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Beyond Apple Pie

Edited July 2018: In the six years since this post was first written, 545 Americans have been killed in the War on Terror, 15 just last year in 2017 and 2 so far in 2018. My son fulfilled his commitment to the Marines and is no longer in the service.

But many of our young men and women are still serving in Afghanistan, with more expected to be deployed later this year. Whether you agree with that or not, those young people are doing their job, a job which they in good faith signed up to do—something less than 1% of Americans are willing to do. Let’s take a moment to honor them and remember that this day is supposed to be about more than fireworks and apple pie. 



Flags flying over the field at Kennesaw Mountain.

July 4, 2012

Today is Independence Day, a historic day with deep meaning for our nation. As you read this, I will be running (walking) in the Peachtree Road Race with approximately 65,000 other people in downtown Atlanta.

Later today, like many of you, I will be celebrating this Independence Day with friends by drinking beer, eating watermelon and watching fireworks.

The Soldier above all others prays for peace, for it is the Soldier who must suffer and bear the deepest wounds and scars of war.

–Douglas MacArthur

And, like many of you, I will not have much time to reflect on the meaning of the day beyond the lip service that we give through our fireworks and red, white, and blue decorations. We celebrate in honor of our freedom, but we do so with little thought as to what that means. Most of us are just enjoying a day off from work and time with friends and family.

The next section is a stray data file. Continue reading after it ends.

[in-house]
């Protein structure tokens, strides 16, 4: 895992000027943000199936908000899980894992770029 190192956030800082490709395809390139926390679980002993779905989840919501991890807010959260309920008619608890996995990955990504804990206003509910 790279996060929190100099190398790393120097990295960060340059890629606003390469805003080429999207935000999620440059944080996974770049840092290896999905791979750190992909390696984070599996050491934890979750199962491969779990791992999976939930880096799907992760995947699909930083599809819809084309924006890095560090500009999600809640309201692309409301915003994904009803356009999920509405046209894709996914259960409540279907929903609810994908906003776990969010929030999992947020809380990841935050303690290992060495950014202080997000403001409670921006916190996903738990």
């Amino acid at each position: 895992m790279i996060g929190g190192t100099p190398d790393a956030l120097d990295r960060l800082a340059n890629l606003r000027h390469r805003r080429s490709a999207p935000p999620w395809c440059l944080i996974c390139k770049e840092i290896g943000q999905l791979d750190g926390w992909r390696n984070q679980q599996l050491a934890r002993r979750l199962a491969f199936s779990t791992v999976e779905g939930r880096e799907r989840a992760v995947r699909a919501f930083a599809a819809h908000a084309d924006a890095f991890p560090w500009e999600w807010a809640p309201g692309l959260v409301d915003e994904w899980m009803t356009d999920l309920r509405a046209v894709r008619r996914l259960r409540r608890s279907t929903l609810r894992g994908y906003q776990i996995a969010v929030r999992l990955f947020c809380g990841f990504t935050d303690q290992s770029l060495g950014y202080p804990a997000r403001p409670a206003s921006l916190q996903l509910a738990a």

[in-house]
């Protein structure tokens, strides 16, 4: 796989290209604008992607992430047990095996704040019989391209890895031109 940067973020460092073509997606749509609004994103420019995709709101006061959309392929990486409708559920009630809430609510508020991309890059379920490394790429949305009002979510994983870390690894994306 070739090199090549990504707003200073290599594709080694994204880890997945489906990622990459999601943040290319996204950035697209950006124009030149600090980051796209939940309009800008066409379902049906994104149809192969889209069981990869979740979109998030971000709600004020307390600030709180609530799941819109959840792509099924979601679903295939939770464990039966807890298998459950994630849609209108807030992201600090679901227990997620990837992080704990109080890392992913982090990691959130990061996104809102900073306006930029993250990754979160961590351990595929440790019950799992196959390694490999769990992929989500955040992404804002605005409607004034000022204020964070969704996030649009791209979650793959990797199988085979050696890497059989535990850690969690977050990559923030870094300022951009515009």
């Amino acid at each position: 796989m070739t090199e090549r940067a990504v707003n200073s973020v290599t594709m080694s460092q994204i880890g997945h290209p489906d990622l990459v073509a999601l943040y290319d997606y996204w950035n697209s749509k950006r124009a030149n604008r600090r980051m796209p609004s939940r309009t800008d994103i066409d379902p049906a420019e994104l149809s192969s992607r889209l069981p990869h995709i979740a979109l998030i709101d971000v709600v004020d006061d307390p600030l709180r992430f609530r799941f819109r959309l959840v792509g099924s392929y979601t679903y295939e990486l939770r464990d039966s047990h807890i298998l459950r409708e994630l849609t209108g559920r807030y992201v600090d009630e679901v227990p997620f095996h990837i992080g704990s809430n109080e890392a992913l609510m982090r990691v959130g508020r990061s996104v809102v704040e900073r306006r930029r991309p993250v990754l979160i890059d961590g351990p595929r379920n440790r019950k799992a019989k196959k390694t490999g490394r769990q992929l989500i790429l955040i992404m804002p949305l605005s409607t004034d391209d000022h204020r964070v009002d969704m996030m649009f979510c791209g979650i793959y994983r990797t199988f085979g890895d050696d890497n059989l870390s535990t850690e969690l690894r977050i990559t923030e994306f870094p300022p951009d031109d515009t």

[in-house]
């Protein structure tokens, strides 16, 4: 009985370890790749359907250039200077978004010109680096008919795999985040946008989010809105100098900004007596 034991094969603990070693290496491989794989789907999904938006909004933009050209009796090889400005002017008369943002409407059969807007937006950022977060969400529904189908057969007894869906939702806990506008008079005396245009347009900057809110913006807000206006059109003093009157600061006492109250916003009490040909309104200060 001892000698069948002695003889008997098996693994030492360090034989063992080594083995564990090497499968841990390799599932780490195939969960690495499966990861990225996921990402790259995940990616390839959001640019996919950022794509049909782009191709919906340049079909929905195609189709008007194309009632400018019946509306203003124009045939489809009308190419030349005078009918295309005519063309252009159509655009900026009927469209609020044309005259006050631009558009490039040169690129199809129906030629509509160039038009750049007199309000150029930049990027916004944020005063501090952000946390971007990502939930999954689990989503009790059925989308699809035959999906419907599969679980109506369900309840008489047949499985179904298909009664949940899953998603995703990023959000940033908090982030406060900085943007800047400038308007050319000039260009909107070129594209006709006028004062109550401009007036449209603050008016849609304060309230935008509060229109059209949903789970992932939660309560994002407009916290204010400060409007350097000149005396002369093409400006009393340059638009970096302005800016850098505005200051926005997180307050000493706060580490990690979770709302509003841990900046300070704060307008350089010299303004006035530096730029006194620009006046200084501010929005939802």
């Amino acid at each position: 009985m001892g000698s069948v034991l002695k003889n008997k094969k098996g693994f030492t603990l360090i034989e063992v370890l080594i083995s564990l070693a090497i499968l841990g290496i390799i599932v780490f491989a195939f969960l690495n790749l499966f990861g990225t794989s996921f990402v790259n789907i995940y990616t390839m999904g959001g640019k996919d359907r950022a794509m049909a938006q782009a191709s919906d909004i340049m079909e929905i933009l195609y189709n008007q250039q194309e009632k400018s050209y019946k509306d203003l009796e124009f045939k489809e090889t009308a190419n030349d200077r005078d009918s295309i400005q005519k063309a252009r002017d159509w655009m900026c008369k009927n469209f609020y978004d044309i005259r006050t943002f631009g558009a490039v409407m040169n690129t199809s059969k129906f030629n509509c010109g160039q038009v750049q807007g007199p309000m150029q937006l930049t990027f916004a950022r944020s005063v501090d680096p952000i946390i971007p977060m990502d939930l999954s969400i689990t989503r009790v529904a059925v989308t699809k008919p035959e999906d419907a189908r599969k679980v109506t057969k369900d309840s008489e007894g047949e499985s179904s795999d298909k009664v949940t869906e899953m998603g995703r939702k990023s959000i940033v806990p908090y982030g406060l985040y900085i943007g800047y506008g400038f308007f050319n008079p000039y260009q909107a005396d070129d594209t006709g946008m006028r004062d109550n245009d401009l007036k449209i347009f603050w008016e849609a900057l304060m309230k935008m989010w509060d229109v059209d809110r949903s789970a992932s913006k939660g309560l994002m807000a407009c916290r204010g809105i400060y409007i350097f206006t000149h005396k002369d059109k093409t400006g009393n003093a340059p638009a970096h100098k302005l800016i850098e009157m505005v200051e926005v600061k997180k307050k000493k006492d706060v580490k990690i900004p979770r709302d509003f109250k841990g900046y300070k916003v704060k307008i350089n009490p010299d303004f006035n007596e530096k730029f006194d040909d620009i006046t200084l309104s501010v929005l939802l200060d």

But this day is about more than that.

More than twenty-five thousand Americans gave their lives during the Revolutionary War to gain our nation’s independence from Great Britain. And since then, young Americans have been volunteering to secure that independence and freedom, often at the greatest personal sacrifice.

My baby boy, who is all grown up now and does not appreciate me referring to him as my baby boy, is one of those volunteers. He graduated from high school the end of May and three weeks later he was gone. He is currently learning how to be a Marine at boot camp at Parris Island.

That in and of itself makes me view this day a little differently—a little more personally—and with a greater sense of responsibility.

And so, when I received a letter a couple of days ago from a friend, who received it from another friend, who had received it from a young man serving in Afghanistan, well, let me just say it touched my heart. And made me cry a Mama’s tears.

I want to share some parts of that letter with you. I have removed some personal commentary and any identifying information:


The 17 of June I stepped off a C-17 and arrived at Bagram Air Field, Afghanistan. My one year assignment in this far away land started that day…

Billeting here is tolerable. I share a two man small plywood building that has no running water. My side of the room has a single bed with a steel frame and a foam pad made in Kabul. No sheets and there are none in our little PX.

The broken wooden wall locker is missing the bottom out of one of the two drawers. It is stabilized by being nailed to the plywood wall.